“Before I started out in her class, I didn’t really have a favorite school subject or any particular subject that I was interested in,” Cassidy says. “I didn’t realize until I was … teaching her students and having fun with that it [teaching] would be something I’d be good at and enjoy.”

The opportunity to teach a lesson each quarter helped her decide how she wants to structure her future classes.

“I will try to do like one history day at the beginning of a unit or a book, and try really hard to make all the other days discussion based,” Cassidy says.

Senior Lizzie Schoenholtz strikes a pose at the end of a dance.

TA vs. Teaching Practicum

According to Brimhall, the most common question about the Teaching Practicum course is how it differs from being a teacher assistant, or TA. Students doing each role agree that their jobs are very different.

For example, in the History Department, Lydia Miller is a teacher assistant for AP Psychology and world history, taught by Christopher Farina.

“I grade a lot of quizzes, I run a lot of scantrons,” Miller says. “AP Psychology does this thing where students answer questions and they write their student ID at the top, so I search the IDs, write the name.”

Star-Lack also grades many papers, but feels that the lesson each quarter is what really sets the two positions apart.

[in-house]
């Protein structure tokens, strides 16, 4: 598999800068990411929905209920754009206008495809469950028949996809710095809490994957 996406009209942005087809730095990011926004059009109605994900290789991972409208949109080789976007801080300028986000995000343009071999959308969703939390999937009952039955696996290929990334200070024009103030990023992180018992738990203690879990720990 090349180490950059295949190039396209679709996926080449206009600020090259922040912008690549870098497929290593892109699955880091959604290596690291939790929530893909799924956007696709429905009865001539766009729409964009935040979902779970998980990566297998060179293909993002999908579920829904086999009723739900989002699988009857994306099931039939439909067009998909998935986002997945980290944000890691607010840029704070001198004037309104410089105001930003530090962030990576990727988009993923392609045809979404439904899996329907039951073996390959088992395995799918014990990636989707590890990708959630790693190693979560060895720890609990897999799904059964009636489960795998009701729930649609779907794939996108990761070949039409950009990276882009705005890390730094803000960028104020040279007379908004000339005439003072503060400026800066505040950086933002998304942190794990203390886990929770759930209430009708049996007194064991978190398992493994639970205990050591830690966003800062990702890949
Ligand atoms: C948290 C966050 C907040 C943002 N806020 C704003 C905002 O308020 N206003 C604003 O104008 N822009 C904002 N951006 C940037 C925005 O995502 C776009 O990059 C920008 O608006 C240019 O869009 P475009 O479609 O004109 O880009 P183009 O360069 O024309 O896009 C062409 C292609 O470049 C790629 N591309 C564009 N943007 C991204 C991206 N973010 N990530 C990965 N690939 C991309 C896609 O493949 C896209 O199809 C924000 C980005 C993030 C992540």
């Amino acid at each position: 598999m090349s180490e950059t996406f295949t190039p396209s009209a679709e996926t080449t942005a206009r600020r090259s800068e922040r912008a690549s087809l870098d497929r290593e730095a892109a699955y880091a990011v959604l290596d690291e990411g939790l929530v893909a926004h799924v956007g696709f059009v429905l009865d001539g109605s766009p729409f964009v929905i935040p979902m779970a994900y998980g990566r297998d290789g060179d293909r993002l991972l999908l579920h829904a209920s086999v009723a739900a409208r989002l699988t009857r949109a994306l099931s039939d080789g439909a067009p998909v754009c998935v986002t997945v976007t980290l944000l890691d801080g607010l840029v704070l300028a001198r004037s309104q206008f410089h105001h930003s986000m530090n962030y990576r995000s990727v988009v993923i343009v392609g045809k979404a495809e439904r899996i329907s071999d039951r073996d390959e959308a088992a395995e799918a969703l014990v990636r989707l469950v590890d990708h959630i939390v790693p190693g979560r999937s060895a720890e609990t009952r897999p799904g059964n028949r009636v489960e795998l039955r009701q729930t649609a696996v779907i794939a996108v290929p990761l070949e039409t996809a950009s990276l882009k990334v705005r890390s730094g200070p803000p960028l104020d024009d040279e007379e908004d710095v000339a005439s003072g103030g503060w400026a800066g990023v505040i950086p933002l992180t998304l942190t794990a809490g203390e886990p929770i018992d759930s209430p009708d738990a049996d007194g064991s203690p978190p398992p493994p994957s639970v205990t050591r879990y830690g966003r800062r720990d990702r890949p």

“There’s kind of two main parts, mostly I do what a T.A. would do which is grading … an unfathomable amount of APUSH quizzes,” Star-Lack says. “The other part is you’re required every quarter to teach a lesson.”

In the English Department, the role of a teaching assistant is much smaller than that of a teacher practicum, and is more directly involved in helping the teachers.

“The T.A. isn’t participating in lessons or helping run a game or a lesson,” Paly English teacher Erin Angell says. “They’re more sort of like an admin assistant. So they do things like alphabetize, they go get stuff from the front office for me, they deliver notes for me … it’s incredibly helpful.”

In contrast from the TA program, Angell views the Teaching Practicum program not so much as a program for students to be assistants, but rather as a way for teachers to mentor future teachers. Angell thinks the course is a great way to nuture student’s love for teaching.

“It wasn’t a hindrance or extra work, but it wasn’t about it being helpful to me as a teacher,” Angell says. “It was like I’m helping somebody who wants to be a teacher later.”

Junior Jerry Hong, a math Teaching Practicum student agrees there is a very distinct difference between being a Teaching Practicum student and a TA. Hong says the classes have some similarities.

“TAing is mostly grading homework and assisting your teacher in terms of inputting grades,” Hong says. “Teacher Practicum, you don’t really get access to the grades, but you do get to personally help the kids. They’re two pretty distinct things, [but] you’re helping the teacher in both cases.”

Junior Jerry Hong helps sophomore Matthew Nemeth with his math worksheet.

In both classes, the students agree that helping a teacher is worthwhile. They are not sure if they want to be teachers, but the class has opened up the possibility.

“When you hand your teacher a stack of alphabetized scantrons and they tell you that you’re awesome, it means the world to you,” Miller says. “You feel needed and not worthless.”